February 14, 2018

Transportation a Top Priority for Pikes Peak Region

City traffic at dusk

By Rachel Beck
Vice President of Government Affairs, Chamber & EDC

Delivery drivers stuck in traffic, racking up overtime. Executives 45 minutes late to important meetings in Denver because the highway was closed. Tourists turning around, frustrated by congestion. We hear stories like this every day from our businesses. It’s why we’ve made transportation funding and policy one of our top legislative priorities in the past few years.

The Colorado Department of Transportation estimates our state has a backlog of a billion dollars in unfunded state maintenance and capital projects each year – projects like the expansion of the I-25 Gap corridor, which is critical to commerce between our region, the Denver metro area, and the entire Front Range. Thanks to advocacy from our team and other Pikes Peak region stakeholders, that project will break ground this fall, rather than in 10 years, as originally scheduled. But that still leaves a long list of projects, such as Highway 24 expansion and Highway 94 safety improvements, that need funding.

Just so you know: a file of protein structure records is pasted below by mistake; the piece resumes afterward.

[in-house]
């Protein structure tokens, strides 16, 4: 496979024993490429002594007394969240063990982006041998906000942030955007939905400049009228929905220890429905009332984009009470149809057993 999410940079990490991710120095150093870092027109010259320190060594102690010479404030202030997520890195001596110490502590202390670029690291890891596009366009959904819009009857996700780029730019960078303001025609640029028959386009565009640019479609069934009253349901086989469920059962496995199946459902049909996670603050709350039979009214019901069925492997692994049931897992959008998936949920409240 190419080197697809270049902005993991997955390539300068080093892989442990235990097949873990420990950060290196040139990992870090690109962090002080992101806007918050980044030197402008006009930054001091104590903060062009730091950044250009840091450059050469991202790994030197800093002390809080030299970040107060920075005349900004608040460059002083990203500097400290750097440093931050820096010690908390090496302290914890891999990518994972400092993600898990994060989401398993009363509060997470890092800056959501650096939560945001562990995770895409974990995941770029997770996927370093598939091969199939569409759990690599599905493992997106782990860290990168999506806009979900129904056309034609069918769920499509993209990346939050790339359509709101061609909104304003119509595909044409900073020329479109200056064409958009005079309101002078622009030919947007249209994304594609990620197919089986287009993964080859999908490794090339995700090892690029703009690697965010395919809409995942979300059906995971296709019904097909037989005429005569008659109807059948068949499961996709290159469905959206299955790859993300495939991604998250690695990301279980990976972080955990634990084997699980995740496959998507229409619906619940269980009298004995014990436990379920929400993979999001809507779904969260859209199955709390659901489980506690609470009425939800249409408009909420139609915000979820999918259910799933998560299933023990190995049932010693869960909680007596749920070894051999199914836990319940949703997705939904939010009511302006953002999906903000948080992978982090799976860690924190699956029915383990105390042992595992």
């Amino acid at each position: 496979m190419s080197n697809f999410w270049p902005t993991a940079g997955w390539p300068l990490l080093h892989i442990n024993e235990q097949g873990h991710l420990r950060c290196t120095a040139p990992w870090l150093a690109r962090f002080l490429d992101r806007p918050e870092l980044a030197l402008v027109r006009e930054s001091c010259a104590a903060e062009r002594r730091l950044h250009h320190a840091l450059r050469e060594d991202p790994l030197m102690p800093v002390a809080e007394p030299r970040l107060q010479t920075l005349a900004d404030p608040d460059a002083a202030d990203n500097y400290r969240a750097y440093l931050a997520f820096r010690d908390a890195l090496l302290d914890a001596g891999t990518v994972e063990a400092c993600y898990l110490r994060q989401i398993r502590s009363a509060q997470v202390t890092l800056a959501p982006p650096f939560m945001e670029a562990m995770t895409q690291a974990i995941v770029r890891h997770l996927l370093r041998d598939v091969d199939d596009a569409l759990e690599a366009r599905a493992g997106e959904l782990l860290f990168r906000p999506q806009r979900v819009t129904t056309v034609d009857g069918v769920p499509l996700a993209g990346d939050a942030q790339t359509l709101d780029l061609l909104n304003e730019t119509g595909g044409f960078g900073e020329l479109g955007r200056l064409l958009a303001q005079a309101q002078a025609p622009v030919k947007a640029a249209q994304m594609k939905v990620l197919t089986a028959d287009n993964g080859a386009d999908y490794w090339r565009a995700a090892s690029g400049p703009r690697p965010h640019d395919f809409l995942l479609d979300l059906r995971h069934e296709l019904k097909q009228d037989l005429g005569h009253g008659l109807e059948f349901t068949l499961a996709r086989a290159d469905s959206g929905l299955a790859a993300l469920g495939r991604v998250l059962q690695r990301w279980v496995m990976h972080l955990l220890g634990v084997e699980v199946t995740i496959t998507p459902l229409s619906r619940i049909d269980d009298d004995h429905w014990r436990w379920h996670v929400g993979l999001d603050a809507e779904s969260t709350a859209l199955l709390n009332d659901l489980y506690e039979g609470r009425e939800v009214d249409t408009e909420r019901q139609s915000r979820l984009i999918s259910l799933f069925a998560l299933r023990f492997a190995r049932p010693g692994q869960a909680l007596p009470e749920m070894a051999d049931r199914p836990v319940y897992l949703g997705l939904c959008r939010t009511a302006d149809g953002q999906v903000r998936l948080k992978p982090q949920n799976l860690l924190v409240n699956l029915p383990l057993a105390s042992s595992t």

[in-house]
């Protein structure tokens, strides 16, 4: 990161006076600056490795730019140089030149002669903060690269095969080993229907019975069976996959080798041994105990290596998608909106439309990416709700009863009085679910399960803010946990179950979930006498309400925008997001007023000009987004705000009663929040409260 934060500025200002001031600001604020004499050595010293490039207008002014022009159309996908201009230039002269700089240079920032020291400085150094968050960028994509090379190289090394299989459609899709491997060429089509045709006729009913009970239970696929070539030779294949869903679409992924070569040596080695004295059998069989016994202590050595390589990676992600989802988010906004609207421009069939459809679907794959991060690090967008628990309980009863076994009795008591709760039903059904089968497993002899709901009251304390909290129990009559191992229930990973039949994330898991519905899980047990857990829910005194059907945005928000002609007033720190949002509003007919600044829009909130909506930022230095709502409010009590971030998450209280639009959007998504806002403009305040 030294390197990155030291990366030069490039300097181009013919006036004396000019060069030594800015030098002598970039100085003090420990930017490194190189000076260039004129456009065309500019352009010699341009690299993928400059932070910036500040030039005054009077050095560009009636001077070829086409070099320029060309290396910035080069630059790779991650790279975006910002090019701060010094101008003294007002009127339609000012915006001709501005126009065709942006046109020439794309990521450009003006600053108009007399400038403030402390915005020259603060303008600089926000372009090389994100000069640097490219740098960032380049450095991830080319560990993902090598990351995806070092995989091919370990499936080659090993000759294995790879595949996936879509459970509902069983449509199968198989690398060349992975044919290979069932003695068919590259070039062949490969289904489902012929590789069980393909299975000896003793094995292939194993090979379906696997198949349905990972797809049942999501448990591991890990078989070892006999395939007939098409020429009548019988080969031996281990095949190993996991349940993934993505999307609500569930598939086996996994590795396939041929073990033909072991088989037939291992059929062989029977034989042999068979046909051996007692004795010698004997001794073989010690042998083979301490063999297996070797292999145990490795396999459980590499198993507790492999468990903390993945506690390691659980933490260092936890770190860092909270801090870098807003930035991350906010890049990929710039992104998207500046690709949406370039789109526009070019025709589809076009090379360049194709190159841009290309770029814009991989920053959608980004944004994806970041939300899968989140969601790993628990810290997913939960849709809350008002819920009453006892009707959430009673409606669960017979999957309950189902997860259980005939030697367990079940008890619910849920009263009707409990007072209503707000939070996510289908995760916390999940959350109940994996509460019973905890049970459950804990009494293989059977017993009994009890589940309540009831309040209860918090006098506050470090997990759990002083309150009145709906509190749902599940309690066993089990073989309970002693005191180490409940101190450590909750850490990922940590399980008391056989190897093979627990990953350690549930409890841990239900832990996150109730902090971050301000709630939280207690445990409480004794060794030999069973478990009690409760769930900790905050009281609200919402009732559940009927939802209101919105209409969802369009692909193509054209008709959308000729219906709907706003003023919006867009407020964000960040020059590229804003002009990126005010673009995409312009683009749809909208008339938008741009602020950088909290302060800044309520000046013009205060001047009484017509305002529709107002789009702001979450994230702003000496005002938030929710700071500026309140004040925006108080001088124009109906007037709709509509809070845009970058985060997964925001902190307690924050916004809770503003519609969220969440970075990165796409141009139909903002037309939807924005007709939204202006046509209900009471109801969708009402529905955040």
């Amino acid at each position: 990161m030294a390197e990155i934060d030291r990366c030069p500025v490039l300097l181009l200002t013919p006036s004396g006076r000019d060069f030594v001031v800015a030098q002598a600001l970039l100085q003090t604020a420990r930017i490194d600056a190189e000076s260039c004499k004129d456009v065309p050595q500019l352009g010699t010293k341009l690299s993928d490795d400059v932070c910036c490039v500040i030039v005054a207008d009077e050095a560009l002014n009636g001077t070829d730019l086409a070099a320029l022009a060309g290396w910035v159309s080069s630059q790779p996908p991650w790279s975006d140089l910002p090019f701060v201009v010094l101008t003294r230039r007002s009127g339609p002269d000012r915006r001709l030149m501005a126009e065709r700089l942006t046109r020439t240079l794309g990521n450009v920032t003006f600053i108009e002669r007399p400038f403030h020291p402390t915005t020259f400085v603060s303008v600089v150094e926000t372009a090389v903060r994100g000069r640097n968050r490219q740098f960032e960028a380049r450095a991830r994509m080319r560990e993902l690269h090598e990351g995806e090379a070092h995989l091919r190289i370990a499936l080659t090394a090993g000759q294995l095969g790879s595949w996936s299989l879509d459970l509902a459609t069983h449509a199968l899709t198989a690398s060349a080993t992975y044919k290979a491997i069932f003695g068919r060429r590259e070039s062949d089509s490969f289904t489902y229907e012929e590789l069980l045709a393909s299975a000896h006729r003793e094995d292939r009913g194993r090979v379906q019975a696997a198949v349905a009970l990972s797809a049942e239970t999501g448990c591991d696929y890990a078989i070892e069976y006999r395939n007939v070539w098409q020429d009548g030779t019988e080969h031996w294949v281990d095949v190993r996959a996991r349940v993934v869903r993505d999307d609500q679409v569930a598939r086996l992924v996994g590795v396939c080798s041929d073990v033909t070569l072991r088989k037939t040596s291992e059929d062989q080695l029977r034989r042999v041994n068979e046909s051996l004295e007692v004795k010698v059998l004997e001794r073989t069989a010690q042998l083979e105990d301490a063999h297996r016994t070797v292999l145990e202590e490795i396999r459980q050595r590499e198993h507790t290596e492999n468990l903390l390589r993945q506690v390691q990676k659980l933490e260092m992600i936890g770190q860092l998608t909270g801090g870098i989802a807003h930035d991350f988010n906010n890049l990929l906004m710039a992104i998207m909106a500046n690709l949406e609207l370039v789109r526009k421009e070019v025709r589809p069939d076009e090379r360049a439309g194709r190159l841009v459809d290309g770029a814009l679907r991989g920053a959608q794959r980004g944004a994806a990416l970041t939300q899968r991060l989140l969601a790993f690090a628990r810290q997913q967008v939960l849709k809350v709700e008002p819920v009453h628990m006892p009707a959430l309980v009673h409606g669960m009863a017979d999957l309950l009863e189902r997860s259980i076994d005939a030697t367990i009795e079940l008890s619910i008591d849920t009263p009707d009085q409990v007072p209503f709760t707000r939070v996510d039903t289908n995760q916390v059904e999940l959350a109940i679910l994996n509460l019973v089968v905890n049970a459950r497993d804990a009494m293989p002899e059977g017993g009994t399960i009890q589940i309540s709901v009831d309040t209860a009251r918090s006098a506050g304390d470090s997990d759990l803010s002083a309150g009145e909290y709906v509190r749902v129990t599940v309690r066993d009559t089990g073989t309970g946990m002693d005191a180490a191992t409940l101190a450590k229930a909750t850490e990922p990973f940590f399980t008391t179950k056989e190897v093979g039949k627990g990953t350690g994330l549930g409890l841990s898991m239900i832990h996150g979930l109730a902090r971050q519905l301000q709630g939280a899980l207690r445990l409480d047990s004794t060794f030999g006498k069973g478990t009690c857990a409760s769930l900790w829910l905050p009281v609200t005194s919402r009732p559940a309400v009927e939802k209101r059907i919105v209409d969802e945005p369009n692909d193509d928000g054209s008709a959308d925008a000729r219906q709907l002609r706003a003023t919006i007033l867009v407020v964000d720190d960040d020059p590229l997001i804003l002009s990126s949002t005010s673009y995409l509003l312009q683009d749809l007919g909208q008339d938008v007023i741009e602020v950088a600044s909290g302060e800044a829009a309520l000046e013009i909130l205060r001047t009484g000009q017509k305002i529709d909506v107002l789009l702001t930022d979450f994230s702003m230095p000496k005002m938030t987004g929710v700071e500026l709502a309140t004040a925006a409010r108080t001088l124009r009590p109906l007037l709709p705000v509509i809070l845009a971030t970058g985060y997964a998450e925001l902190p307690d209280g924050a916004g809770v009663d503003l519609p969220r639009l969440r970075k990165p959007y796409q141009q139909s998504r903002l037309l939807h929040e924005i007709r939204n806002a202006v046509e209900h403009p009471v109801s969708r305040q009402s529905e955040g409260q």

Based on our research and member input, we believe any successful statewide funding solution must include these components:

  • A significant and ongoing contribution from the state’s general fund budget
  • A new revenue source that is tied to transportation services and does not jeopardize the competitiveness of our economy
  • Projects on statewide corridors of regional significance.
  • Viable at the ballot box, since TABOR rules dictate the state ask voter permission

We continue to work with partners at the legislature, CDOT, community advocacy groups, and other chambers and EDCs across the state to ensure the businesses of the Pikes Peak region have the efficient transportation system we need to succeed.